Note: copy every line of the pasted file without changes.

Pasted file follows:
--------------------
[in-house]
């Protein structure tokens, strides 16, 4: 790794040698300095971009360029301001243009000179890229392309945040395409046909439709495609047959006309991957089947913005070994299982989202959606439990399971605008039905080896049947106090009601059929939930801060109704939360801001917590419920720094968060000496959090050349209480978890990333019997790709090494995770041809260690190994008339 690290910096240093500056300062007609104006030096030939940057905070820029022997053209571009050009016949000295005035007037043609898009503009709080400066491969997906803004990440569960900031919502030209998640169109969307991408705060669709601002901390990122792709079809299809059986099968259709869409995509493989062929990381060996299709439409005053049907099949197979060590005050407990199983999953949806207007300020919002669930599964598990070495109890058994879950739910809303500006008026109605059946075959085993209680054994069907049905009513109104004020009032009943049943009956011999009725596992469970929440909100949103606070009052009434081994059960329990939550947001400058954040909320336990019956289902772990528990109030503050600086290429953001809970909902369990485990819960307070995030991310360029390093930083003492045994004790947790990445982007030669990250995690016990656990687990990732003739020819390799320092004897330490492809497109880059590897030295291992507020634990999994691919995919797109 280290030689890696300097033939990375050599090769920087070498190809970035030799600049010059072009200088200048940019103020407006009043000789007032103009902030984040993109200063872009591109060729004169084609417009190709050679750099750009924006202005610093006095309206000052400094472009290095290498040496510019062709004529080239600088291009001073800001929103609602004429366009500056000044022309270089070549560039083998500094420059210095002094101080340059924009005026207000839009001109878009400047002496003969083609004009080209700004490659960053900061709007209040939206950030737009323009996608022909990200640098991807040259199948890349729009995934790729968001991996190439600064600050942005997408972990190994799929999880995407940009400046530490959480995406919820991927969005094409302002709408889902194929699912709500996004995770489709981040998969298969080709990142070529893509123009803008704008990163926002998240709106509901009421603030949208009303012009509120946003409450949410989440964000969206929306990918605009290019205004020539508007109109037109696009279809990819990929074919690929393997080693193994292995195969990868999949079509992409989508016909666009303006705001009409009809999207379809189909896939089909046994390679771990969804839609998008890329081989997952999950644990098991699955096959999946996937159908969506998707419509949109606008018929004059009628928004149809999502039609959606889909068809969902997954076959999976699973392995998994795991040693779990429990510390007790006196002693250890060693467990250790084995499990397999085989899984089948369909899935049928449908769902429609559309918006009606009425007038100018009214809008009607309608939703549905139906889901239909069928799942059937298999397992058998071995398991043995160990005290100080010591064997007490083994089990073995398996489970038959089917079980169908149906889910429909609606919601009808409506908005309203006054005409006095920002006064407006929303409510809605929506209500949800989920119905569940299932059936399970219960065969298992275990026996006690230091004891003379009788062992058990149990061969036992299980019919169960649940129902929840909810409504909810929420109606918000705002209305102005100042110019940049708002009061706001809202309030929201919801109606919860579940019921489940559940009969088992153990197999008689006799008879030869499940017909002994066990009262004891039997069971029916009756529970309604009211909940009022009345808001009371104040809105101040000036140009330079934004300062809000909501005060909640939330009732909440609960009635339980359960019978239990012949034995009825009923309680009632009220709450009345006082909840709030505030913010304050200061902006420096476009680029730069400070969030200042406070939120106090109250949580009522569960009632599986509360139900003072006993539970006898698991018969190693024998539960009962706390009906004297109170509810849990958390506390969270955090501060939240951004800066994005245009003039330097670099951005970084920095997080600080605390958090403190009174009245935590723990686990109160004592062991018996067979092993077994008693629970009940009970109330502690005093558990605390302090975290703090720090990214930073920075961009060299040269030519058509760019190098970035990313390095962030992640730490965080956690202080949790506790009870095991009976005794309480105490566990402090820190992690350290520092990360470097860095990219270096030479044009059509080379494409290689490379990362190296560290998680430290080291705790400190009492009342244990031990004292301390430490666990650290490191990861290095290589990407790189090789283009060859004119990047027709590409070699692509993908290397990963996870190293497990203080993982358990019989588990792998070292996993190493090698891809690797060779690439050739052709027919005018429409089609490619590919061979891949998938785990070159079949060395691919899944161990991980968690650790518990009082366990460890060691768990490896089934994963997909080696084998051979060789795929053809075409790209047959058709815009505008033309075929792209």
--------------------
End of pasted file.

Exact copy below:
[in-house]
């Protein structure tokens, strides 16, 4: 790794040698300095971009360029301001243009000179890229392309945040395409046909439709495609047959006309991957089947913005070994299982989202959606439990399971605008039905080896049947106090009601059929939930801060109704939360801001917590419920720094968060000496959090050349209480978890990333019997790709090494995770041809260690190994008339 690290910096240093500056300062007609104006030096030939940057905070820029022997053209571009050009016949000295005035007037043609898009503009709080400066491969997906803004990440569960900031919502030209998640169109969307991408705060669709601002901390990122792709079809299809059986099968259709869409995509493989062929990381060996299709439409005053049907099949197979060590005050407990199983999953949806207007300020919002669930599964598990070495109890058994879950739910809303500006008026109605059946075959085993209680054994069907049905009513109104004020009032009943049943009956011999009725596992469970929440909100949103606070009052009434081994059960329990939550947001400058954040909320336990019956289902772990528990109030503050600086290429953001809970909902369990485990819960307070995030991310360029390093930083003492045994004790947790990445982007030669990250995690016990656990687990990732003739020819390799320092004897330490492809497109880059590897030295291992507020634990999994691919995919797109 280290030689890696300097033939990375050599090769920087070498190809970035030799600049010059072009200088200048940019103020407006009043000789007032103009902030984040993109200063872009591109060729004169084609417009190709050679750099750009924006202005610093006095309206000052400094472009290095290498040496510019062709004529080239600088291009001073800001929103609602004429366009500056000044022309270089070549560039083998500094420059210095002094101080340059924009005026207000839009001109878009400047002496003969083609004009080209700004490659960053900061709007209040939206950030737009323009996608022909990200640098991807040259199948890349729009995934790729968001991996190439600064600050942005997408972990190994799929999880995407940009400046530490959480995406919820991927969005094409302002709408889902194929699912709500996004995770489709981040998969298969080709990142070529893509123009803008704008990163926002998240709106509901009421603030949208009303012009509120946003409450949410989440964000969206929306990918605009290019205004020539508007109109037109696009279809990819990929074919690929393997080693193994292995195969990868999949079509992409989508016909666009303006705001009409009809999207379809189909896939089909046994390679771990969804839609998008890329081989997952999950644990098991699955096959999946996937159908969506998707419509949109606008018929004059009628928004149809999502039609959606889909068809969902997954076959999976699973392995998994795991040693779990429990510390007790006196002693250890060693467990250790084995499990397999085989899984089948369909899935049928449908769902429609559309918006009606009425007038100018009214809008009607309608939703549905139906889901239909069928799942059937298999397992058998071995398991043995160990005290100080010591064997007490083994089990073995398996489970038959089917079980169908149906889910429909609606919601009808409506908005309203006054005409006095920002006064407006929303409510809605929506209500949800989920119905569940299932059936399970219960065969298992275990026996006690230091004891003379009788062992058990149990061969036992299980019919169960649940129902929840909810409504909810929420109606918000705002209305102005100042110019940049708002009061706001809202309030929201919801109606919860579940019921489940559940009969088992153990197999008689006799008879030869499940017909002994066990009262004891039997069971029916009756529970309604009211909940009022009345808001009371104040809105101040000036140009330079934004300062809000909501005060909640939330009732909440609960009635339980359960019978239990012949034995009825009923309680009632009220709450009345006082909840709030505030913010304050200061902006420096476009680029730069400070969030200042406070939120106090109250949580009522569960009632599986509360139900003072006993539970006898698991018969190693024998539960009962706390009906004297109170509810849990958390506390969270955090501060939240951004800066994005245009003039330097670099951005970084920095997080600080605390958090403190009174009245935590723990686990109160004592062991018996067979092993077994008693629970009940009970109330502690005093558990605390302090975290703090720090990214930073920075961009060299040269030519058509760019190098970035990313390095962030992640730490965080956690202080949790506790009870095991009976005794309480105490566990402090820190992690350290520092990360470097860095990219270096030479044009059509080379494409290689490379990362190296560290998680430290080291705790400190009492009342244990031990004292301390430490666990650290490191990861290095290589990407790189090789283009060859004119990047027709590409070699692509993908290397990963996870190293497990203080993982358990019989588990792998070292996993190493090698891809690797060779690439050739052709027919005018429409089609490619590919061979891949998938785990070159079949060395691919899944161990991980968690650790518990009082366990460890060691768990490896089934994963997909080696084998051979060789795929053809075409790209047959058709815009505008033309075929792209």